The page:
The Health of Refugees
Public Health Perspectives from Crisis to Settlement
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In order to improve conditions for displaced people all over the globe, we need to look at the reason behind their move as this defines their migration status under international law. In its turn, the migration status affects the requirements of other countries to grant asylum, and the individual's right to protection and support. The definition of migration status and its implications has created tension in the public debate on refugees for decades and is today more relevant than ever.
In The Health of Refugees: Public Health Perspectives from Crisis to Settlement, the challenges and vulnerabilities created from this debate are addressed by public health policy makers, clinical practitioners, and researchers. An analysis of public health, international law, the history of migration, and the media's role in refugee health, it is a comprehensive and critical work with a strong message in favour of international and interdisciplinary cooperation. With a focus on what
international obligations entail when it comes to refugees and migrants, the authors present a reinforced take on our collective responsibility to leave no one behind.
The Health of Refugees: Public Health Perspectives from Crisis to Settlement traces the health repercussions on individuals and populations from the moment of forced mass movement due to conflict and other disasters, through to the process of resettlement in other countries. These issues are addressed within the context of other global public health priorities, and are part of the book's critical analysis not only of the particular vulnerabilities created by mobility, but also how
these interact and intersect with existing considerations across gender and age in health systems and international law. With a wider geographical area and case studies from all over the globe as a basis for the studies presented, this is a fully updated edition with new material discussing the current political
A truly multidisciplinary book, The Health of Refugees is ideal for public health practitioners, researchers, and postgraduate students. It is also an important work for those involved in non-governmental organisations, international aid, and international development. Furthermore, it provides a critical background for clinicians, mental health workers, and policymakers from health, welfare and migration.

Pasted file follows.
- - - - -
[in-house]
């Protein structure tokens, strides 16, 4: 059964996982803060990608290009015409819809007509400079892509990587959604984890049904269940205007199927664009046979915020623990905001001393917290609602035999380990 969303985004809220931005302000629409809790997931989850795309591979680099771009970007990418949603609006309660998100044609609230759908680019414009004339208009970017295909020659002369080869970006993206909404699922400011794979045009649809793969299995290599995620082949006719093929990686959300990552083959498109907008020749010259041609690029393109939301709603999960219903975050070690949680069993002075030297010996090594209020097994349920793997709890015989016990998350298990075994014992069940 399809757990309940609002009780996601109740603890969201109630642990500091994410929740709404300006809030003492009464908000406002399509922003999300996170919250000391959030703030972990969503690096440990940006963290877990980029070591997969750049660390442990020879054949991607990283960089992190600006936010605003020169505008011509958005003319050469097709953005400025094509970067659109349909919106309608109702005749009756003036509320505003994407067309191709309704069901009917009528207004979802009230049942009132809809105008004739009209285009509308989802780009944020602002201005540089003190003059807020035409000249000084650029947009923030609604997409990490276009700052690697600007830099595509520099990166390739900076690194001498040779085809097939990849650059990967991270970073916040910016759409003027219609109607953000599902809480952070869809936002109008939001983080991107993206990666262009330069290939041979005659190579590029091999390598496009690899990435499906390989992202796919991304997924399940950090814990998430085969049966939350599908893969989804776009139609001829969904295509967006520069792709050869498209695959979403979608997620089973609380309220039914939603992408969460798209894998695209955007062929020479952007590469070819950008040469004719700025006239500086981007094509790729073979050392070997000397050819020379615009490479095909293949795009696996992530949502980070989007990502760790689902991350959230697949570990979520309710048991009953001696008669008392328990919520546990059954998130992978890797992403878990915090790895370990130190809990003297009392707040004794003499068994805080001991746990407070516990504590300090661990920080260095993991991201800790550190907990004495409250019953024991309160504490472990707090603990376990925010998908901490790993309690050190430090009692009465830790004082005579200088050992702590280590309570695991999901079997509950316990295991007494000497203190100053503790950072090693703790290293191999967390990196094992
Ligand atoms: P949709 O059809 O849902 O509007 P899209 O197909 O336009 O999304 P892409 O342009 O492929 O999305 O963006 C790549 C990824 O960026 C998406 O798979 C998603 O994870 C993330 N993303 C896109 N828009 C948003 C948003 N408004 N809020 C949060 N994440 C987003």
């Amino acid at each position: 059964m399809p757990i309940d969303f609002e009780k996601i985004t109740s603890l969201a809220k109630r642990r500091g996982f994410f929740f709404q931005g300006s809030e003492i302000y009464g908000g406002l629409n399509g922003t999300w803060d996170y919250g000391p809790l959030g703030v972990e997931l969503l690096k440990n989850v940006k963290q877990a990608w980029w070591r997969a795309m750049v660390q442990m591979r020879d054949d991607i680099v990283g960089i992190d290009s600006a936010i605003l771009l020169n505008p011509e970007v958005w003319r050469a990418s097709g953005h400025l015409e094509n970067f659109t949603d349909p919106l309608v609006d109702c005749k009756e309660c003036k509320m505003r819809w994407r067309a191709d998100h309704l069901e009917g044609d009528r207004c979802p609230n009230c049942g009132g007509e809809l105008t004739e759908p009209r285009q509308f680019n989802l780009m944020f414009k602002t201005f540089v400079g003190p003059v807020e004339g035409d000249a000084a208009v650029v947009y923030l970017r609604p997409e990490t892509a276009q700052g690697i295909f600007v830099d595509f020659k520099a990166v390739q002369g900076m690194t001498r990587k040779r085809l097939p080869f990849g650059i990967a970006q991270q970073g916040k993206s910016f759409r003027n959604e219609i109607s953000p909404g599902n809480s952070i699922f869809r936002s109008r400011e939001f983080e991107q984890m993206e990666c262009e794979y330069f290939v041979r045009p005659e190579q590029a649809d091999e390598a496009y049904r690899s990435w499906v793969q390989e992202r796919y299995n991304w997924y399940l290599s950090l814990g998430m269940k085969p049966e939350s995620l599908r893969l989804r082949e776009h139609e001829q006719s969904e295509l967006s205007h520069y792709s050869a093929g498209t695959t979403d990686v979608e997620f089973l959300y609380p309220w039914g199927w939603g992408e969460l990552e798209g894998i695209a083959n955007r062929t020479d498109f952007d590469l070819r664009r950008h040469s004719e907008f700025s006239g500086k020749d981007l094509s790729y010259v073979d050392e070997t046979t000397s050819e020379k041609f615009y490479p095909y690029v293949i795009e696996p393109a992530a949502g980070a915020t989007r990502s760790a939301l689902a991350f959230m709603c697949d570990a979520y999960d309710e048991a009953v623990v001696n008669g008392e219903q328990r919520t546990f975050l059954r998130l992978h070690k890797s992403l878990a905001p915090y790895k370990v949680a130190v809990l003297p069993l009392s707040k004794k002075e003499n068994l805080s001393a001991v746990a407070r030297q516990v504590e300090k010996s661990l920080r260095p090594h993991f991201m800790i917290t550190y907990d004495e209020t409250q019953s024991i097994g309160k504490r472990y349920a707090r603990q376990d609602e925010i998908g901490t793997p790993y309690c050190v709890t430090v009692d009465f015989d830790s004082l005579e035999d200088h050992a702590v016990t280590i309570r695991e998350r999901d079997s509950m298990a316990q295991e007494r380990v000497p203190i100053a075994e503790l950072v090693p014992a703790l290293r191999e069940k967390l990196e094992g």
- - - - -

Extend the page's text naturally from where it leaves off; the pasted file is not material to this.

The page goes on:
1: Pascale Allotey, Daniel D Reidpath: Forced migration, globalisation and global public health
2: Susan Kneebone: Humanitarianism, Refugees, Human Rights and Health
3: Daniel D Reidpath, Pascale Allotey: Social exclusion, othering and refugee health policy
4: Michael Toole: Health in humanitarian crises
Part 2: Health Concerns
5: Kudzai Kanhutu, Karin Leder, Beverley Ann Biggs: Populations in transition and post-settlement: an infectious diseases and travel medicine perspective
6: Peter Ventevogel, Xavier Pereira, Sharuna Verghis, Derrick Silove: Mental health of refugees
Part 3: Impacts of Displacement
7: Sharuna Verghis, Susheela Balasundram: Urban refugees: The hidden population
8: Rajat Khosla, Sandra Krause, Mihoko Tanabe: Addressing the rights of women in conflict and humanitarian settings
9: Susan Bissell, Jacqueline Bhabha, Paul B. Spiegel: The health challenges facing children on the move
10: Anushka Ataullahjan, Michelle F. Gaffey, Paul B. Spiegel, Zulfiqar A. Bhutta: The health impacts of displacement due to conflict on adolescents
Part 4: Case Studies in Research and Ethics
11: Veena Pillai, Alison Mosier-Mills, Kaveh Khoshnood: Methodological and ethical challenges in research with forcibly displaced populations
12: Celia McMichael, Caitlin Nunn: Conducting health research with resettled refugees in Australia: field sites, ethics and methods
13: Michael Grodin, Sondra Crosby, George Annas: The Politics of immigrant and refugee health in the United States
14: Deborah Zion: Dual loyalty, medical ethics and healthcare in offshore asylum seeker detention
Part 5: Conclusion
15: Pascale Allotey, Peter Mares, Daniel D Reidpath: Controlling compassion: The media, refugees, and asylum seekers
and social determinants of health, forced migration and marginalisation, infectious diseases, and non-communicable diseases. She has worked across four continents to promote health and well-being with a focus on engagement of communities.
Daniel D Reidpath is Professor of Population health and founding Director of the South-East Asia Community Observatory, a demographic and health surveillance site and community based research platform of Monash University in Malaysia. Daniel is a Social Epidemiologist and has worked extensively in the measurement of population health, health systems, social marginalisation, social stigma and equity. He has extensive research experience across Asia, Africa and the Pacific and has pioneered
technologies for community surveillance and health assessments in rural and remote communities. He has published extensively in medical sociology, public health, epidemiology, and biostatistics.